Learning and Living the Spanish Language
Four weeks in Guatemala sounds like an ideal winter break excursion. For Principia students, it’s also an immersive opportunity for language and cultural learning.
In 2009, working hand-in-hand with a Guatemalan language school, Principia College piloted a new language program. Five students traveled to Guatemala for four weeks to improve their Spanish through one-on-one instruction with tutors, group field trips, and homestays. The results were outstanding; most students jumped two language levels. Four short weeks abroad replaced 10 or 20 weeks of on-campus study.
With outcomes like that, eight more College students journeyed to Central America with Spanish professor and program leader Cecily Quintanilla during this most recent winter break. Clearly enjoying the experience, sophomore Katie Hynd wrote from abroad, “The one-on-one tutoring is amazing. I really enjoy how much I get out of my lessons, and there is no room for faking.”
In addition to developing greater fluency in Spanish, the program fosters cultural awareness and understanding. Students stay in the historically preserved inland city of Antigua, a picturesque destination filled with a rich mix of indigenous cultures and European influences. Hynd says of the location, “Antigua has cobblestoned streets, and all of the houses are painted bright orange, pink, blue, or green.” Antigua is also recognized as one of the most popular cities to study Spanish in all of Latin America.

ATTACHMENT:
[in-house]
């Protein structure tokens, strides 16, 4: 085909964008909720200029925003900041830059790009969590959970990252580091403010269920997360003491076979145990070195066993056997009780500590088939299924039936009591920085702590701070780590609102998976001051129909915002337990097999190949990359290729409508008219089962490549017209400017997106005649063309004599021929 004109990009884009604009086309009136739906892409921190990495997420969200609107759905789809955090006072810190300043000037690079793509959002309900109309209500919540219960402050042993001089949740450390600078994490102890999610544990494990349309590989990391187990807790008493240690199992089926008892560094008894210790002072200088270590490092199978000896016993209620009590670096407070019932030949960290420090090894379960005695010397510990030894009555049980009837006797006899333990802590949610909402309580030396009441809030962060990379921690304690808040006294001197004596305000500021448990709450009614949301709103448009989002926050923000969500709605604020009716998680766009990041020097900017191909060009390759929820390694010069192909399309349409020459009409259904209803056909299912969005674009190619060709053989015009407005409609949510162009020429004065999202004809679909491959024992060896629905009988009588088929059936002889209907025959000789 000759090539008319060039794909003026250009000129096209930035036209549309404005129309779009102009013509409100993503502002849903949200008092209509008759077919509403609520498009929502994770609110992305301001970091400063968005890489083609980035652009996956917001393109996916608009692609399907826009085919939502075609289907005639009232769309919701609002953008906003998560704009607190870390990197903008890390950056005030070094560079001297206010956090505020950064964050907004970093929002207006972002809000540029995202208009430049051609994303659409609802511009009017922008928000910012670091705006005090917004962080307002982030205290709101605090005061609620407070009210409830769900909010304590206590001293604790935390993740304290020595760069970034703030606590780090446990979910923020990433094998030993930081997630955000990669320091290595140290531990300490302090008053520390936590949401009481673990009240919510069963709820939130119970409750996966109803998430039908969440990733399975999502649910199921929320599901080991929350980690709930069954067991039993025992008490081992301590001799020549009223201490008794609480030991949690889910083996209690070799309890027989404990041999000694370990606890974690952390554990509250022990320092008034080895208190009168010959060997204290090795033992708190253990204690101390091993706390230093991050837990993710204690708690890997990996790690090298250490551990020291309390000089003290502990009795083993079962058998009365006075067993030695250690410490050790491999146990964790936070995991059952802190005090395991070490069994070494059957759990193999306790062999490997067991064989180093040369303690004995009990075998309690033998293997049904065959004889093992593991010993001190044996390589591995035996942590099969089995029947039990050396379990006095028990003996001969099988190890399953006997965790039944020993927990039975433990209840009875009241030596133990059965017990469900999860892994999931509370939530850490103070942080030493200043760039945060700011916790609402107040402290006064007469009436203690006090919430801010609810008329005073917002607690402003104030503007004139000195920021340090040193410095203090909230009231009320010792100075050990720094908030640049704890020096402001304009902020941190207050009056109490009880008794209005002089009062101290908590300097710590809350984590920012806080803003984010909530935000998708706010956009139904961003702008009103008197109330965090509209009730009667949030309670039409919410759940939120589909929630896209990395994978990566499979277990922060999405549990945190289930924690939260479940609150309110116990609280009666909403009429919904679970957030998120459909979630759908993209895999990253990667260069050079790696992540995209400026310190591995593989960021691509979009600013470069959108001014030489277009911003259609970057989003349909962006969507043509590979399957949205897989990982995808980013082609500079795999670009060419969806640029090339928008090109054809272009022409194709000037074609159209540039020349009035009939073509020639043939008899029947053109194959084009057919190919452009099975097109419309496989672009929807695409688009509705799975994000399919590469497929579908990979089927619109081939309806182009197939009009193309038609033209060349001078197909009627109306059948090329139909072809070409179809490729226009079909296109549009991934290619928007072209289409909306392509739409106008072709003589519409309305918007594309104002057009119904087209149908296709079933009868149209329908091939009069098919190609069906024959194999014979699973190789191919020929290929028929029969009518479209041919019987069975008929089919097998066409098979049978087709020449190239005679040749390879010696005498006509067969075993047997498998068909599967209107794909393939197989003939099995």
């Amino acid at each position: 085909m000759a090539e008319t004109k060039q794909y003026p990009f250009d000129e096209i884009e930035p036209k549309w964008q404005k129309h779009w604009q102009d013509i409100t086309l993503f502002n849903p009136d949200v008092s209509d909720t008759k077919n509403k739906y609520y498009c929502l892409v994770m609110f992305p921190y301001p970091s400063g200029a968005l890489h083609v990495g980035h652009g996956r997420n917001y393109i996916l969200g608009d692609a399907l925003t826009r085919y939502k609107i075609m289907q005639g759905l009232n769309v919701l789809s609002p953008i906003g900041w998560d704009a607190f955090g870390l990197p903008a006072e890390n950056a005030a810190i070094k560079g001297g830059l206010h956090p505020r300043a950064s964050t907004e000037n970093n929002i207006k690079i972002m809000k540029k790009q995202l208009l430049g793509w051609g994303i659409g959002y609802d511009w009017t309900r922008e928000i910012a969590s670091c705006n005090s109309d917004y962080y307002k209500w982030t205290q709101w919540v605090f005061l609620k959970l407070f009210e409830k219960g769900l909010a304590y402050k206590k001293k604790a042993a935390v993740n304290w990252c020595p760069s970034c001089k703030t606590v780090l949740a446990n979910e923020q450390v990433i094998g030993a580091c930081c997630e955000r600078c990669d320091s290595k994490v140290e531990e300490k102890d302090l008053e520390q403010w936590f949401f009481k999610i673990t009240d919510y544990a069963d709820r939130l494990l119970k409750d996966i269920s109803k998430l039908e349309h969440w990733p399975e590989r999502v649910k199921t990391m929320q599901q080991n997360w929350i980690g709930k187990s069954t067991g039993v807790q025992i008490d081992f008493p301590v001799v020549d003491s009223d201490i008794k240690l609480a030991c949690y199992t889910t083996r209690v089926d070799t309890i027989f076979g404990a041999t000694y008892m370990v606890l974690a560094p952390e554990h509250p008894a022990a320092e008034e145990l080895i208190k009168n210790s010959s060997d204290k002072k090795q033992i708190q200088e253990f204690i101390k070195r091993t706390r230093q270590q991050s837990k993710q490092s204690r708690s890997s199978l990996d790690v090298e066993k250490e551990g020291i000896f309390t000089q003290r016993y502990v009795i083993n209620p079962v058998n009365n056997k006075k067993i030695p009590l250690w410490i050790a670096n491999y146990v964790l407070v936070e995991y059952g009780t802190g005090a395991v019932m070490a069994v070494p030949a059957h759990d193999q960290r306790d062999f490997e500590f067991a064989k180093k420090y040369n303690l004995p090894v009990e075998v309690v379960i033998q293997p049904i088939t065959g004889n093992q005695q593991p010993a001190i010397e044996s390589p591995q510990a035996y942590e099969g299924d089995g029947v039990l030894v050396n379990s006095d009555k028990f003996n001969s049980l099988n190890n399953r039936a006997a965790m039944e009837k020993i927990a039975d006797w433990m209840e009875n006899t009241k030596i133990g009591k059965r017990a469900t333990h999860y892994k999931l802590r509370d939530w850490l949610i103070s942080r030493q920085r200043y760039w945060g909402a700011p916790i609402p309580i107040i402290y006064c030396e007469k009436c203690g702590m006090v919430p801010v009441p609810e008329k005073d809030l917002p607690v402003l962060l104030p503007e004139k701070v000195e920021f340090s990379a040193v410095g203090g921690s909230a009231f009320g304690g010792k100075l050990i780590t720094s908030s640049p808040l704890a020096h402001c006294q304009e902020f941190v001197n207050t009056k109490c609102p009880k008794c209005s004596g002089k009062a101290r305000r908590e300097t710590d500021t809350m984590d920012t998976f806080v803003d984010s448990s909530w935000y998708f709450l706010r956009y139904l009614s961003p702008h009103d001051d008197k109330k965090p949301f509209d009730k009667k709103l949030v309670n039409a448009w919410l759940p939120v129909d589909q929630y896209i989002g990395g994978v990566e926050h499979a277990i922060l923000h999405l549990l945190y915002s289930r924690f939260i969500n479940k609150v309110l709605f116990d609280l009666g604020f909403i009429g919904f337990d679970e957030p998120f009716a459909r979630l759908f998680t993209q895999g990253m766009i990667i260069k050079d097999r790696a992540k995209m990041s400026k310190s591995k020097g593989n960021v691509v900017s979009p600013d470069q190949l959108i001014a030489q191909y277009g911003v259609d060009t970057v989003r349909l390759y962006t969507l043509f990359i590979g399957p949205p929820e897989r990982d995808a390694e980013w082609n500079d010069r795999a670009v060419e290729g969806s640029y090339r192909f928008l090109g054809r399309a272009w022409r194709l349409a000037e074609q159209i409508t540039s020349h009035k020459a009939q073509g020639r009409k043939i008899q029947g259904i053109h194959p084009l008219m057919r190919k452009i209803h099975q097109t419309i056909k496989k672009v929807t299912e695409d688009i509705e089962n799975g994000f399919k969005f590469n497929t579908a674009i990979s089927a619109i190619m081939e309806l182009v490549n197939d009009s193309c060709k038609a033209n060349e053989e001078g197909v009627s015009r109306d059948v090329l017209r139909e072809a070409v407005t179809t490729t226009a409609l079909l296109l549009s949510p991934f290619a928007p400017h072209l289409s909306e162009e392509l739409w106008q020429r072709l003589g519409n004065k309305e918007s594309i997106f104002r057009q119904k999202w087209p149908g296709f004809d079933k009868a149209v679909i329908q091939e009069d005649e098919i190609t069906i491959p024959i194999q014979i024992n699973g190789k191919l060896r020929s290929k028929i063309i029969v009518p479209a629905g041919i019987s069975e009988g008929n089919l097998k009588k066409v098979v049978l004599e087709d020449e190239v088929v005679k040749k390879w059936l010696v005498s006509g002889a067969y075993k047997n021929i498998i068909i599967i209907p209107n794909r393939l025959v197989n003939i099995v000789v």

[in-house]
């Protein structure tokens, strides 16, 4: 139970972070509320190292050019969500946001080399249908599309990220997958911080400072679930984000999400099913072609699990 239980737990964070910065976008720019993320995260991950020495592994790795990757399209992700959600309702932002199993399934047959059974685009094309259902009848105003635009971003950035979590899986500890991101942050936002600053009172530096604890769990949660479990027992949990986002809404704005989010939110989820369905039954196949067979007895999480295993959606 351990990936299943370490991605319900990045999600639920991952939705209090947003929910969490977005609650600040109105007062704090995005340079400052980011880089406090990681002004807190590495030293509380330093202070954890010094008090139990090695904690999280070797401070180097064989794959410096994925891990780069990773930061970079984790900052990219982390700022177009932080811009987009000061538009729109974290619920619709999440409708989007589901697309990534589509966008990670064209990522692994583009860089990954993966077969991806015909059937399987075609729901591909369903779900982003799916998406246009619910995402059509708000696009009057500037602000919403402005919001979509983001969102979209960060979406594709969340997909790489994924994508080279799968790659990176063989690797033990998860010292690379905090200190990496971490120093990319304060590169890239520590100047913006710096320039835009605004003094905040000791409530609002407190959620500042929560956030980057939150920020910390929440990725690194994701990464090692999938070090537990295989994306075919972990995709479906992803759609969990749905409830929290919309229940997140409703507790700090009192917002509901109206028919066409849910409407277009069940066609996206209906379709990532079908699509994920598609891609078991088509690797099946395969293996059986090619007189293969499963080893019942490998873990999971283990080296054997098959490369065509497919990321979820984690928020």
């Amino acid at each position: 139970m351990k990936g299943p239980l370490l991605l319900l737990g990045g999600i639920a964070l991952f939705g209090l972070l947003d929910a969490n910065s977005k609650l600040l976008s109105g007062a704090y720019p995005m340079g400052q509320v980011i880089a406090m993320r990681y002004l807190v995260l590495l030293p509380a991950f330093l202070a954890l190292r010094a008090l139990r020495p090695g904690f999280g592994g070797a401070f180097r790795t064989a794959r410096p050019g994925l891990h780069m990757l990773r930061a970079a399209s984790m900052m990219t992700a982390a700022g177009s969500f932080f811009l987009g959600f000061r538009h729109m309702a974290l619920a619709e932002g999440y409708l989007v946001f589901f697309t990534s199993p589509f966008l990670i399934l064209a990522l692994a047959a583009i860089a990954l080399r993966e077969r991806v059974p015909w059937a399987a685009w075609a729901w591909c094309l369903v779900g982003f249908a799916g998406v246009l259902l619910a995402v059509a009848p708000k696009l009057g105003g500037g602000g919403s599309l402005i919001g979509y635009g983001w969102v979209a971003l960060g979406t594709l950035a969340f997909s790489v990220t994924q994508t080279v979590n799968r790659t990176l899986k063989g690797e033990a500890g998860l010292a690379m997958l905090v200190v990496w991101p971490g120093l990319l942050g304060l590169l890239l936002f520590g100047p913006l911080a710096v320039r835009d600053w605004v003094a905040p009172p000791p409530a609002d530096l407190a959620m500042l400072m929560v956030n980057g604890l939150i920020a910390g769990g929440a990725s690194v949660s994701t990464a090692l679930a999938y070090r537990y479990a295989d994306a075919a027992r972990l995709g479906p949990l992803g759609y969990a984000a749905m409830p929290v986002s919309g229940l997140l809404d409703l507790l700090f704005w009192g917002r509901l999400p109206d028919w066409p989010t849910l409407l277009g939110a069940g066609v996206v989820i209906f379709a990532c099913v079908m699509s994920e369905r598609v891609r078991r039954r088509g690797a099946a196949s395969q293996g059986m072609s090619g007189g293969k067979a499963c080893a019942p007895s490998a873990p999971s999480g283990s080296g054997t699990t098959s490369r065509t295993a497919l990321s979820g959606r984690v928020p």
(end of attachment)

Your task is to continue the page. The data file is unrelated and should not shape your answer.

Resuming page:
While in Guatemala, students took a series of day trips to destinations and events including coffee plantations, volcanic ash beaches, a Mayan archeological site, open markets, soccer games, a traditional music museum, and a textile-weaving workshop. Even though students weren’t always sitting in a traditional classroom, their Spanish lessons rarely came to a halt. Tutors often took part in these excursions, both to avoid losing class time and to take advantage of spontaneous learning opportunities. The students also ventured into Guatemala City to attend a church service at the country’s only Christian Science society.
Describing the progress students make in this program, Quintanilla emphasizes the significance of seven hours of daily tutoring. She also credits the increased desire to communicate created by being in another country. “Students want to talk with their host family. They want to buy food,” she explains. “It’s all about experiential learning and cultural activity.”
“I believe every student should have this opportunity,” says Quintanilla. Hopeful that this program will lead to similar options for other languages taught at Principia College, Quintanilla adds, “We’re opening up the world for them.”